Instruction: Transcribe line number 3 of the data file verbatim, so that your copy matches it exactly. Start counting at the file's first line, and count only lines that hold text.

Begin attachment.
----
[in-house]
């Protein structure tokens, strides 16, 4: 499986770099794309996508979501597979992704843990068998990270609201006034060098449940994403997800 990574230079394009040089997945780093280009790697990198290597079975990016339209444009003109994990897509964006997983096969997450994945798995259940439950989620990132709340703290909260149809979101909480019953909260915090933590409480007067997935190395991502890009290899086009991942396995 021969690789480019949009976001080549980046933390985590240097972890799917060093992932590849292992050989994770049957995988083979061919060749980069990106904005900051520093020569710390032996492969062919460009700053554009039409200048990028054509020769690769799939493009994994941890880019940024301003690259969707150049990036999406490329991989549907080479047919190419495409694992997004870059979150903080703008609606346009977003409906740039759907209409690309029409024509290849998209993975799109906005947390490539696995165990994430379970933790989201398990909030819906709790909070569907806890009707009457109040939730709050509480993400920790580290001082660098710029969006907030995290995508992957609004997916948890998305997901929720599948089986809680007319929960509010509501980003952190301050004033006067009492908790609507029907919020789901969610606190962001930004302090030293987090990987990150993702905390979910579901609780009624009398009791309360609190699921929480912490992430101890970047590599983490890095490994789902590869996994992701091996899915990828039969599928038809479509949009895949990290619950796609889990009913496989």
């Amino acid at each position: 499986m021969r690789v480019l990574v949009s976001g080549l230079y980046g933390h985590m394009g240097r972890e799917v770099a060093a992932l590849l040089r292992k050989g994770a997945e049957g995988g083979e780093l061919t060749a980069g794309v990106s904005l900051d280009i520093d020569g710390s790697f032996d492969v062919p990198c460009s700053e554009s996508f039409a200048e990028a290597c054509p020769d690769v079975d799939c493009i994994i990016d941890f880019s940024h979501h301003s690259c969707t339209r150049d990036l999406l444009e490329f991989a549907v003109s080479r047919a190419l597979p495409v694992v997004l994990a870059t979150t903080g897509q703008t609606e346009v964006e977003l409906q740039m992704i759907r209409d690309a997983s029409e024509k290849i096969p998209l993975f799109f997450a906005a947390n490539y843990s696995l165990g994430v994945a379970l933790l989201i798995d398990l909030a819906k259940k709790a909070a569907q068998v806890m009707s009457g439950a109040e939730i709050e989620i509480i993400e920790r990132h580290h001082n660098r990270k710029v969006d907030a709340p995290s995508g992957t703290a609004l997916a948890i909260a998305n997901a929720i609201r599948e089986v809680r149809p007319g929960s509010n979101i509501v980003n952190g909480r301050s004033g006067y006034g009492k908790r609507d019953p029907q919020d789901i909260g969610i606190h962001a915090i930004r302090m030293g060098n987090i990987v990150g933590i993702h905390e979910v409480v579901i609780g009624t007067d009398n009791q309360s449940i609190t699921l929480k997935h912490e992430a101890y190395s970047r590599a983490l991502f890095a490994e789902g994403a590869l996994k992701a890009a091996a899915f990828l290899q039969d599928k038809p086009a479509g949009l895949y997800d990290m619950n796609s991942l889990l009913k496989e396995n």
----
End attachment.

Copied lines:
């Amino acid at each position: 499986m021969r690789v480019l990574v949009s976001g080549l230079y980046g933390h985590m394009g240097r972890e799917v770099a060093a992932l590849l040089r292992k050989g994770a997945e049957g995988g083979e780093l061919t060749a980069g794309v990106s904005l900051d280009i520093d020569g710390s790697f032996d492969v062919p990198c460009s700053e554009s996508f039409a200048e990028a290597c054509p020769d690769v079975d799939c493009i994994i990016d941890f880019s940024h979501h301003s690259c969707t339209r150049d990036l999406l444009e490329f991989a549907v003109s080479r047919a190419l597979p495409v694992v997004l994990a870059t979150t903080g897509q703008t609606e346009v964006e977003l409906q740039m992704i759907r209409d690309a997983s029409e024509k290849i096969p998209l993975f799109f997450a906005a947390n490539y843990s696995l165990g994430v994945a379970l933790l989201i798995d398990l909030a819906k259940k709790a909070a569907q068998v806890m009707s009457g439950a109040e939730i709050e989620i509480i993400e920790r990132h580290h001082n660098r990270k710029v969006d907030a709340p995290s995508g992957t703290a609004l997916a948890i909260a998305n997901a929720i609201r599948e089986v809680r149809p007319g929960s509010n979101i509501v980003n952190g909480r301050s004033g006067y006034g009492k908790r609507d019953p029907q919020d789901i909260g969610i606190h962001a915090i930004r302090m030293g060098n987090i990987v990150g933590i993702h905390e979910v409480v579901i609780g009624t007067d009398n009791q309360s449940i609190t699921l929480k997935h912490e992430a101890y190395s970047r590599a983490l991502f890095a490994e789902g994403a590869l996994k992701a890009a091996a899915f990828l290899q039969d599928k038809p086009a479509g949009l895949y997800d990290m619950n796609s991942l889990l009913k496989e396995n």